California's laws more animal-friendly than any other U.S. state, Humane Society says
Animals -- from household pets to racehorses to egg-laying chickens to dairy cows -- are more fully protected by the laws of California than those of any other U.S. state, according to the Humane Society of the United States. Our colleague Carol J. Williams has the details; here's an excerpt:
In a comprehensive analysis of the laws in each of the 50 states, [the Humane Society] ranked the Golden State No. 1 for the legal protections it has enacted across the animal kingdom. New Jersey, Colorado, Maine and Massachusetts also scored high in protecting pets and livestock. Idaho and South Dakota earned the lowest scores, in part for their failure to make egregious animal abuse a felony or to outlaw cockfighting.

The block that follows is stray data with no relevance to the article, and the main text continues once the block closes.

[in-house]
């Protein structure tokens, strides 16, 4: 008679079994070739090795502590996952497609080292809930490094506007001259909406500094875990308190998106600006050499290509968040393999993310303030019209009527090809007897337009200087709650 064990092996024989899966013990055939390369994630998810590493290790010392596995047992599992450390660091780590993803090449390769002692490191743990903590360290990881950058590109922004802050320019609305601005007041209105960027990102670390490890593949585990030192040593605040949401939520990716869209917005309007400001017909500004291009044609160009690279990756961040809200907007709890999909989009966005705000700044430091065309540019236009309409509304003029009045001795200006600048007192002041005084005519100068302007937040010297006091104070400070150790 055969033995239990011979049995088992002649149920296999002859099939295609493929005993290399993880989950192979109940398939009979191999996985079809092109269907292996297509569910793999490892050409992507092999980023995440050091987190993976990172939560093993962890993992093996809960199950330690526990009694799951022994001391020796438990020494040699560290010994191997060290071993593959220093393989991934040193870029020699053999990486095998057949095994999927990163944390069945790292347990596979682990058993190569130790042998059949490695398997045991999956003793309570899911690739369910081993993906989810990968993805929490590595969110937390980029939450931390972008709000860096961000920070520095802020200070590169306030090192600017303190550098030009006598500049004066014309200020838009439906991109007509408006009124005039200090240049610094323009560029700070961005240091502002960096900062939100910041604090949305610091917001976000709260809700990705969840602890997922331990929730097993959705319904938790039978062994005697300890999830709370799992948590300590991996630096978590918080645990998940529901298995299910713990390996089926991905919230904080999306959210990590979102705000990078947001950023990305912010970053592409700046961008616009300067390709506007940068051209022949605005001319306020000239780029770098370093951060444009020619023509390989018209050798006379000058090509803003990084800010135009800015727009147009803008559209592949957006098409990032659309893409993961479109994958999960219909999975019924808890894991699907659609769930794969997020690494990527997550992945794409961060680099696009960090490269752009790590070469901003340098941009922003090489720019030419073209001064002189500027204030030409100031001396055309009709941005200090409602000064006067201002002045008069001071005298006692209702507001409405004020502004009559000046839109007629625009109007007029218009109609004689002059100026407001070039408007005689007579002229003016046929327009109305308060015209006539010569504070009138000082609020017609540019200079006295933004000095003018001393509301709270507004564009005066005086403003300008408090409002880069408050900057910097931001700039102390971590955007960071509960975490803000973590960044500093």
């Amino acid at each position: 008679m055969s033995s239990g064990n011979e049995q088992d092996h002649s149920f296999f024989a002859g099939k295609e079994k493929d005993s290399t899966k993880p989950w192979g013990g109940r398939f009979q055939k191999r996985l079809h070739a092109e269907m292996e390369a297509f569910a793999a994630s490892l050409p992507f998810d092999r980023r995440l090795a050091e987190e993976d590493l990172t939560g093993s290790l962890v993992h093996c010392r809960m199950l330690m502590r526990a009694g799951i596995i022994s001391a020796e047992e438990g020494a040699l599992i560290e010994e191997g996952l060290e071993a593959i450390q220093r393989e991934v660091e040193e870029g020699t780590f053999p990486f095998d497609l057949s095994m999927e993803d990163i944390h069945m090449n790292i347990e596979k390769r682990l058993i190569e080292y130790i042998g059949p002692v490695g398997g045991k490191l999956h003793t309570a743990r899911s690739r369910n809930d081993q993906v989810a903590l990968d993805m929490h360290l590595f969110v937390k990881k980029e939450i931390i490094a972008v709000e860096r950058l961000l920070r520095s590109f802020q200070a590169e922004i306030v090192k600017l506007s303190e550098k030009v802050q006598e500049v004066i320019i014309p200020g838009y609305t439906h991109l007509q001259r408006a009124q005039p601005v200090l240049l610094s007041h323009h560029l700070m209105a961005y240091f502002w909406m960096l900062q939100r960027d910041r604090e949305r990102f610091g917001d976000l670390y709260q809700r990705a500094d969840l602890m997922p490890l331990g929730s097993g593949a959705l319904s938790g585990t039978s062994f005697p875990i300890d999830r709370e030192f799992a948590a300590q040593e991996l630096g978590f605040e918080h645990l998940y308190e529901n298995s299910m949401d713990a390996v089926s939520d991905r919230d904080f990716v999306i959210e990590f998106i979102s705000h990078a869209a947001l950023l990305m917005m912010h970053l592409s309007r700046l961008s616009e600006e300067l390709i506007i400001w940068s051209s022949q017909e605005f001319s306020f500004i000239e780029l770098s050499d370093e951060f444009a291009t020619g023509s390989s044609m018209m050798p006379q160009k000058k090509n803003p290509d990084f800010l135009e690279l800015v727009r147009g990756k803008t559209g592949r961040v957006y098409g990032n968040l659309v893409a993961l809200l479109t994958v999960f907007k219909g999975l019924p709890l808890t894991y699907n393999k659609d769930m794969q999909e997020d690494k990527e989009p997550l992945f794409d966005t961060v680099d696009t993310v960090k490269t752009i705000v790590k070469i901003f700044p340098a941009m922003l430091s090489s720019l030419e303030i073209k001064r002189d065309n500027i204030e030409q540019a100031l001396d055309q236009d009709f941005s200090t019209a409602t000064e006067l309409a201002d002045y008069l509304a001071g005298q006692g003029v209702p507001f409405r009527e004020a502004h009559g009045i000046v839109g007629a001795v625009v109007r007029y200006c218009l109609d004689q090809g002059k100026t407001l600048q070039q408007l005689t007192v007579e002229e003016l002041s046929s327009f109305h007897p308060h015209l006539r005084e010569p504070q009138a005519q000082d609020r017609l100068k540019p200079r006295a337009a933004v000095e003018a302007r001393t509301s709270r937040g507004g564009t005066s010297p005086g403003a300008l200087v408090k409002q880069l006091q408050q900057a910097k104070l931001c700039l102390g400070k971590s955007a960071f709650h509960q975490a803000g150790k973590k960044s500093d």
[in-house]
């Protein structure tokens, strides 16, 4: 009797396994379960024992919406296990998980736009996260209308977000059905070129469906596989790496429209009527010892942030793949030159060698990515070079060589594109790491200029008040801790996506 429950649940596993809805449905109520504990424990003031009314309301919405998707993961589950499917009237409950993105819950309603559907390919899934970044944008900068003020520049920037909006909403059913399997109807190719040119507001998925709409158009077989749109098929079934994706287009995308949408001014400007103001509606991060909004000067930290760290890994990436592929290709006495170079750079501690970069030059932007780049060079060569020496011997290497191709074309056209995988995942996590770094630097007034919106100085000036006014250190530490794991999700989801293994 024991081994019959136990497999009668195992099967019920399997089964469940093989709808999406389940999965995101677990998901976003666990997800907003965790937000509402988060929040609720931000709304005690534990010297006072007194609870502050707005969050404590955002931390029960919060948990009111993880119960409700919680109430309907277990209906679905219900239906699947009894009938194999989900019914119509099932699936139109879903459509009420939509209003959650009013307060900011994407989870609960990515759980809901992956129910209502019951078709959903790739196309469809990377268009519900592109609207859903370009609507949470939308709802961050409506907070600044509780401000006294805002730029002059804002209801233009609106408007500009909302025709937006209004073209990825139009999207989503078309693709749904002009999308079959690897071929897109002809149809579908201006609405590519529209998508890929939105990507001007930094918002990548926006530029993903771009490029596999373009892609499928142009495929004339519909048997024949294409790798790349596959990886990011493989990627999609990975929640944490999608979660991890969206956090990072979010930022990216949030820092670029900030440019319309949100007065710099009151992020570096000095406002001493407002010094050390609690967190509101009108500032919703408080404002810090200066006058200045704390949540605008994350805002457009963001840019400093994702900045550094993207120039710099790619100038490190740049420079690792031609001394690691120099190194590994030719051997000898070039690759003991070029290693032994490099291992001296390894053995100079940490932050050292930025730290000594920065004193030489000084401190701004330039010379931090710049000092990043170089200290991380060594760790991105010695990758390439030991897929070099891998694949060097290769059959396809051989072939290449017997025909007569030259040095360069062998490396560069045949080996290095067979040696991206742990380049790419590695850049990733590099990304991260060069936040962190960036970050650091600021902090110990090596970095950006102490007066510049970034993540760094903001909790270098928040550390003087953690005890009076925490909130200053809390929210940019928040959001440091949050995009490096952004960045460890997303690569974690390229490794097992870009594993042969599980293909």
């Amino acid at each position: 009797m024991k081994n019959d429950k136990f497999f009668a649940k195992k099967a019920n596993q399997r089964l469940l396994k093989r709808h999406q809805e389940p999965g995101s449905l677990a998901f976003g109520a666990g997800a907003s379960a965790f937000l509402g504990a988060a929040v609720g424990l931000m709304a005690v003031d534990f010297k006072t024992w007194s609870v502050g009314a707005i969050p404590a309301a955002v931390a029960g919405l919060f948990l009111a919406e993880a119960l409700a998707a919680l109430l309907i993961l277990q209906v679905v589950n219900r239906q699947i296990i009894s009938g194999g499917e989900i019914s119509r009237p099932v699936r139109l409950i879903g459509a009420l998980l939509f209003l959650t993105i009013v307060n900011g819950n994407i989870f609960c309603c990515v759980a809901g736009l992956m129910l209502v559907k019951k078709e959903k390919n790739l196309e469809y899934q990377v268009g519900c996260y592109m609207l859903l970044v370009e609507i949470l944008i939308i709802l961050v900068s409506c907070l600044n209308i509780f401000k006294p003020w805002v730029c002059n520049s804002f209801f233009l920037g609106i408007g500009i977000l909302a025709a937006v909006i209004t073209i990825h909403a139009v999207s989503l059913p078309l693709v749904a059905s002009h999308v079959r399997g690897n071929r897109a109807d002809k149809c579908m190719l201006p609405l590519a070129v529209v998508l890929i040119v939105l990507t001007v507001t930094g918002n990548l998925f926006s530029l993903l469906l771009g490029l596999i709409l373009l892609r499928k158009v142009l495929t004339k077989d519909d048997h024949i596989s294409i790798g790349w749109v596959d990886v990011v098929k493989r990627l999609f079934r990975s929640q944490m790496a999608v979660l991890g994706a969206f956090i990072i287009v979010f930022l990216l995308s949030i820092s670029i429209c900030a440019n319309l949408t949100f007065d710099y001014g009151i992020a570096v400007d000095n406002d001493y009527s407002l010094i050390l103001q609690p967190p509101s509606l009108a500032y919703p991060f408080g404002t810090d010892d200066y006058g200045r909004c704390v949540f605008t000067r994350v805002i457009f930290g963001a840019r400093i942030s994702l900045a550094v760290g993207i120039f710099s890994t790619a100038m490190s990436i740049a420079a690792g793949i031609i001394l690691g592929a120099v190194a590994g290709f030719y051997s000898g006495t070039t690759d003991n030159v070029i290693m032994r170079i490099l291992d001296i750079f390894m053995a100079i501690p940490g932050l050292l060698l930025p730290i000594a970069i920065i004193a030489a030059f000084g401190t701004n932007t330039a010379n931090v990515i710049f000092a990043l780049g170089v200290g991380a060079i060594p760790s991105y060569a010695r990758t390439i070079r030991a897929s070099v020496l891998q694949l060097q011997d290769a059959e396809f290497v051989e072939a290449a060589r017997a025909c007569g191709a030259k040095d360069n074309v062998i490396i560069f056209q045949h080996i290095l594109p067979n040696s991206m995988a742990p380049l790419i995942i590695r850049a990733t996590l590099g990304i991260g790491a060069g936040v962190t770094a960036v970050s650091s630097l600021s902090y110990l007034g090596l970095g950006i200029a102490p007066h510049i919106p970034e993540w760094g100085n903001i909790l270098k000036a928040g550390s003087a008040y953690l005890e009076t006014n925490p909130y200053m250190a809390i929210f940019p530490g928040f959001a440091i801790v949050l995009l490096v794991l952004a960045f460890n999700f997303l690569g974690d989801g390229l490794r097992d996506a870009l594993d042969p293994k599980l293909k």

California scored 45 on a 65-point checklist for laws governing conditions on farms, in shelters and in laboratories and for those dealing with breeders and commercial ventures. It is one of the few states that outlaws the use of animals in product testing when an alternative exists and gives students the right to choose an alternative to animal dissection in schools.
The state prohibits all forms of animal fighting and the keeping of primates, venomous snakes, bears, wolves and big cats as pets. It also outlaws force-feeding of geese for the production of foie gras, battery cages for egg-laying hens and tail-docking of dairy cows.
Bear hunting is allowed in the state, but trade in bear parts is prohibited. In equine protection, California is one of only four states to prohibit the slaughter of horses for human consumption.
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Photo: A dairy cow on a farm near Merced. Credit: Bob Chamberlin / Los Angeles Times